Church is a community of people. I belong to the Church. I am part of a local church.
The community of people that is the church often gathers at a particular building. I go to Sunderland Minster. At previous times, in previous places, I have gone to St Peter’s, to St Andrew’s, to St Thomas.’ As my working role is currently based at Sunderland Minster, I go to the Minster most days.
One of the many things the community of people that is the church goes to – gathers at – their communal building for is to participate in services of worship. I attend, and participate in, services. As I belong to the local (in this case, local being city-wide) church that gathers at the Minster, this is where I most often attend and participate in services; but sometimes I attend and participate in services at Durham Cathedral, or at other buildings where the Church in her different localities and traditions gathers together.
The building is also a base for other activities, and a base from which the church, having gathered together, may be sent out. A base from which the city is prayed for, the hungry are fed, school uniforms are recycled, the highs and lows of life are celebrated and lamented, hearts and minds are inspired and challenged through visual and performing arts…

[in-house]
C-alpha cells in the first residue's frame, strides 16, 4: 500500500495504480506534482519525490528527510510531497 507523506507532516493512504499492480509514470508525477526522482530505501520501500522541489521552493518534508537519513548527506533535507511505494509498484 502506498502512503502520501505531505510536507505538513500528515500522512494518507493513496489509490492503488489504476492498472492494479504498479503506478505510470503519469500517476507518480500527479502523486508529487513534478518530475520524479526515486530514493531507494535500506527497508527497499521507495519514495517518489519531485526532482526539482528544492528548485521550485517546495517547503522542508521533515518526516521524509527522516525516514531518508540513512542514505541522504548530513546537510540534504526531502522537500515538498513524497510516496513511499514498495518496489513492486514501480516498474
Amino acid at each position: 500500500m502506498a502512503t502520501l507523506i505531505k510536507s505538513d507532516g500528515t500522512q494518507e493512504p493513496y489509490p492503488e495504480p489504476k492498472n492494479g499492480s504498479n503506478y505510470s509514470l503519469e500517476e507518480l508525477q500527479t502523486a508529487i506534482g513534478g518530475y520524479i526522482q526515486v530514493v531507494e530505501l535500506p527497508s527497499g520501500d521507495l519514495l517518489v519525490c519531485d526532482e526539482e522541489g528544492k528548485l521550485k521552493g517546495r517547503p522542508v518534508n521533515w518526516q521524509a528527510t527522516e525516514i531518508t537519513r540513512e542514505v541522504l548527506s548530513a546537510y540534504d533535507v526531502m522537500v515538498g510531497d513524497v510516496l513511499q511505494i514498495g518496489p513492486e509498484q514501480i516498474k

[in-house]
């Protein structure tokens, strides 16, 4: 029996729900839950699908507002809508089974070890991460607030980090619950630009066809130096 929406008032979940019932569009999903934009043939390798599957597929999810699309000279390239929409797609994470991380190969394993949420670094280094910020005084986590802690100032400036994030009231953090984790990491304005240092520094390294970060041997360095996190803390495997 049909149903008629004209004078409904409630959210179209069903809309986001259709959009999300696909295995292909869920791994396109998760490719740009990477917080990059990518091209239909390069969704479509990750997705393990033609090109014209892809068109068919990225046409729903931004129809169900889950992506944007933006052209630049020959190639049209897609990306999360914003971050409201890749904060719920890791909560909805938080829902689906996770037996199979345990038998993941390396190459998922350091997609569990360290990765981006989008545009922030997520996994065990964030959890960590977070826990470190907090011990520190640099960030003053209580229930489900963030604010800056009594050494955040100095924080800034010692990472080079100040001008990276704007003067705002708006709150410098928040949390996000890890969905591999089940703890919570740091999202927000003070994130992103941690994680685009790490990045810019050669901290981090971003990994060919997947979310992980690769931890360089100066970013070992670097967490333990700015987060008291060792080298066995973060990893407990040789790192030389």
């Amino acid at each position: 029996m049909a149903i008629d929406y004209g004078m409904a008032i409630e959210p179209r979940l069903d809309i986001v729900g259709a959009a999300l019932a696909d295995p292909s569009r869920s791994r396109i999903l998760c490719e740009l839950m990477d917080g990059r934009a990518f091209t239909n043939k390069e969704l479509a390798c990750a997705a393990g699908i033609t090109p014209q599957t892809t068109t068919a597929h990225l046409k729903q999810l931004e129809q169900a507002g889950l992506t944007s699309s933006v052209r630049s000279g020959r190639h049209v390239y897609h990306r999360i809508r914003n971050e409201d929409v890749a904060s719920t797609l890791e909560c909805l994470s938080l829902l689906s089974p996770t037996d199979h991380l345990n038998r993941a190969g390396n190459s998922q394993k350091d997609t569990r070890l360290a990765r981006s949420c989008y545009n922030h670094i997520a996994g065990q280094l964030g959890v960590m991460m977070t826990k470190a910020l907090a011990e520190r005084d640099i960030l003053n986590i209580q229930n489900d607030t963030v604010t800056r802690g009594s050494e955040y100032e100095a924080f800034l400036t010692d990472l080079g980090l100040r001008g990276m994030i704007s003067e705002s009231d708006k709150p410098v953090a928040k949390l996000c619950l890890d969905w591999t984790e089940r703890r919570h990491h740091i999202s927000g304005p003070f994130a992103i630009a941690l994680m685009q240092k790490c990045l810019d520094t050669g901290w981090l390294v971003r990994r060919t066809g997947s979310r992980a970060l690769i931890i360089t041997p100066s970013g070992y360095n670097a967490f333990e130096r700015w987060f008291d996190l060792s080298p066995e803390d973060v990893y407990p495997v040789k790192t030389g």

With a short interlude, when Vikings invaded Sunderland and turned the site into a place to gather to worship Thor, there has been a Christian community gathering to worship at what is now known as Sunderland Minster for over a thousand years. First in a wooden building, then in a stone one, built and rebuilt many times, significantly rebuilt in the 1930s and internally re-ordered at the start of the 1980s. The process continues.
For a long time, there were no seats in the building. In Elizabethan times, seating in church buildings was even considered a pernicious ornamentation of the corrupt Roman Church…Later, at a time when it was again considered right to make church buildings beautiful, the men of the church worked together to make pews, long seats on which the community sat together (rather than as individuals on individual chairs). Men working together to provide something for the community that increased a sense of ownership of the building. This tradition has continued: the member who made bespoke furniture; the members of the youth group who assembled IKEA sofas for one of the smaller meeting rooms (we made peace with the Vikings). The current pews are falling apart and will, at some point in the future, be replaced with chairs (a move that will both gain some positive things and lose some others).
What we do and how we do it has changed many times, but there is continuity as well as change, in lasting presence.
This morning when the church was gathered together at the Minster to participate in a service, I spoke thanking people for the many ways they invest in what Jesus is doing to build his church in this place – the different ways in which they participate in services and other activities of the church that go on in this building and beyond. If you are interested, you can read what I said, here.